Forget spare, white, or feminine. The owners of this South End town house wanted their master bathroom to have an industrial feel that was heavy on metal elements and dark hues. “They also wanted it to be chic,” says Boston-based interior designer Michael Barnum, who worked closely with the husband and wife to execute their unconventional vision.
The floor’s large charcoal-colored tiles set a distinctive tone. Made of porcelain, they have a metallic finish that mimics the look of old steel. Industrial-grade steel was used in the custom vanity and framework suspending mirrored panels behind the marble vessel sink. “It has a patinated finish, so it won’t change as time goes on,” says Barnum. He stumbled on a remnant of zebra granite — black with white stripes — that seemed ideal for the vanity top.
When it came to illuminating the sink area, Barnum looked for fixtures that had an unusual wow factor. He found it in Fuse Lighting’s Boa lights. The fixtures, made of chain mail, recall a suit of armor. Small metal rings are linked together to form mesh that encases filament bulbs. “Since they are dry-mounted on the wall, it’s possible to appreciate the scope and shape of the fixtures,” he says.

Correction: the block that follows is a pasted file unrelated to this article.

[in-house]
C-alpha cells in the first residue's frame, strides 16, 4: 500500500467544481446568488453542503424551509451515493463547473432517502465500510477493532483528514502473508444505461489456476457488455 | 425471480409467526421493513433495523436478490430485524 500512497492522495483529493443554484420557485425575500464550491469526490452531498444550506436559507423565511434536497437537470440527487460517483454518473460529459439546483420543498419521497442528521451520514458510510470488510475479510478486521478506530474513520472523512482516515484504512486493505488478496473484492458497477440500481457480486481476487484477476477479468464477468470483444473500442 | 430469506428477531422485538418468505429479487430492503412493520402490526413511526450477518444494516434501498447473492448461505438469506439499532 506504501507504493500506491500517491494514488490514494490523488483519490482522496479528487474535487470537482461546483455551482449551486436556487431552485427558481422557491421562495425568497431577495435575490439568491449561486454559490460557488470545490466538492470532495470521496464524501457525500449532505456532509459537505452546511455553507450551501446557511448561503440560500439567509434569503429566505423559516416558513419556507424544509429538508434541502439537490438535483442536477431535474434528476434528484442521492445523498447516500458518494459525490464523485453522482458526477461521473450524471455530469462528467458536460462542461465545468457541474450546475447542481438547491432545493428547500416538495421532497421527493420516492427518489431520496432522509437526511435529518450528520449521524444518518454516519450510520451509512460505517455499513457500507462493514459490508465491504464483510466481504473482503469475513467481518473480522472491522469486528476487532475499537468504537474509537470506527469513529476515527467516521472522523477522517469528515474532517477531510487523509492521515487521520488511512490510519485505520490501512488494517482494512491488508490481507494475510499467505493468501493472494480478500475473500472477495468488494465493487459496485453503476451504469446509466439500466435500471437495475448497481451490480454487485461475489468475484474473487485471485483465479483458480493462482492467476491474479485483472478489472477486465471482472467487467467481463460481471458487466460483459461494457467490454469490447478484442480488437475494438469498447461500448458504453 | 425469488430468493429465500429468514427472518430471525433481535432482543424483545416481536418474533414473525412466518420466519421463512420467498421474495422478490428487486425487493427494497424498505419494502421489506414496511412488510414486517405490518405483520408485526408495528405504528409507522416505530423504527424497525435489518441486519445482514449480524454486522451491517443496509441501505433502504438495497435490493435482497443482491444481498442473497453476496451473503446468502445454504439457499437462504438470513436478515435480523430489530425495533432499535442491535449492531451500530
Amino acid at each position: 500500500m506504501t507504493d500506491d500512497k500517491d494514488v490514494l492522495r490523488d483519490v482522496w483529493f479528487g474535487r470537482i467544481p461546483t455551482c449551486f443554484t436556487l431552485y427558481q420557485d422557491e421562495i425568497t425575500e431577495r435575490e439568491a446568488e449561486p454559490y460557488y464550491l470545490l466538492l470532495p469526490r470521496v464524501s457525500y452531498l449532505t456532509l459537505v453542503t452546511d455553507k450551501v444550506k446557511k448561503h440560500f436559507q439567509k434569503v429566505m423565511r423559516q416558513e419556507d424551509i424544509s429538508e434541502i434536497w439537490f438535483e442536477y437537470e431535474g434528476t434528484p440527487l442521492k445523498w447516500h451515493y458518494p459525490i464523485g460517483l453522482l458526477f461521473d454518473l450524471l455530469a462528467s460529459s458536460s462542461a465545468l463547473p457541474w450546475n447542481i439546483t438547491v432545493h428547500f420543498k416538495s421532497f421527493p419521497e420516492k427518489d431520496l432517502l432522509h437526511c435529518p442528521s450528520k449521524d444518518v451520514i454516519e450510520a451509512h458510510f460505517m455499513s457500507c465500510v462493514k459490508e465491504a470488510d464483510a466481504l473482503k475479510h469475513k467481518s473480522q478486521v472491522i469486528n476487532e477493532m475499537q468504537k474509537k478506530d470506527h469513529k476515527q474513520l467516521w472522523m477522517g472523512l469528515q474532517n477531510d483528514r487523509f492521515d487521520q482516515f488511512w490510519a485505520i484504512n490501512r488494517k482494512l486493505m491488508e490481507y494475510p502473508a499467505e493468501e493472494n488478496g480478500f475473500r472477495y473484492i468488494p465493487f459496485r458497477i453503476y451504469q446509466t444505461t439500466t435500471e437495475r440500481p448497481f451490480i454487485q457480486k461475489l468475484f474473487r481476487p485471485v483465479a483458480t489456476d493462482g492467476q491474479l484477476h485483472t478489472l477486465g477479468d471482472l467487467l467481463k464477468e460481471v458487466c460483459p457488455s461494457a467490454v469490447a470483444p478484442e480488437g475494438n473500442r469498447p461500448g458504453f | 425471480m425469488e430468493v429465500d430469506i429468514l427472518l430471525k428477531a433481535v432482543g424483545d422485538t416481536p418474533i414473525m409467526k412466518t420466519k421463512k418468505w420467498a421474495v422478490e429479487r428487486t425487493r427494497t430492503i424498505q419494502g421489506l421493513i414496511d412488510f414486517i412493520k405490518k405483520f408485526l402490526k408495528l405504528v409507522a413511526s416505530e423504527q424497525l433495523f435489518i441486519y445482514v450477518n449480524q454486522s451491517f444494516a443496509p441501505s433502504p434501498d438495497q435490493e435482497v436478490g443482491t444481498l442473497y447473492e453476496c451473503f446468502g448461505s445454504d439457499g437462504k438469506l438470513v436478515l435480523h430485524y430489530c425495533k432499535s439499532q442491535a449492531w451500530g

With its shiny, galvanized facade, the freestanding oval tub is a scene stealer. Constructed of cast iron, it had to be lifted by crane to the fourth floor. Behind the tub, a stretch of original brick adds a “little bit of rusticity,” says Barnum. A mounted steel shelf provides display space and storage for bathing essentials. A bar tucked under the shelf holds the bathmat.
Since the tub is positioned in front of the windows, screening was essential. “But we were going for the masculine industrial look, so the last thing we wanted was window treatments,” says Barnum, who encouraged the homeowners to have a textured film applied to the windows. A combination of three textures, the film offers dimension without diminishing the light.
The bathroom isn’t large, and Barnum made sure that every square inch of it was used. “The utility of kitchens and bathrooms is very important,” he says. “Form should always follow function.” A floor-to-ceiling medicine cabinet has an electrified makeup mirror. A tall closet shelters the hamper while providing storage; a second closet contains a built-in ironing board.
You can find a subtle touch of femininity centered between the steel-framed mirrored panels over the sink. A floral motif swirls around the edges of this beloved family heirloom — an antique Venetian mirror.
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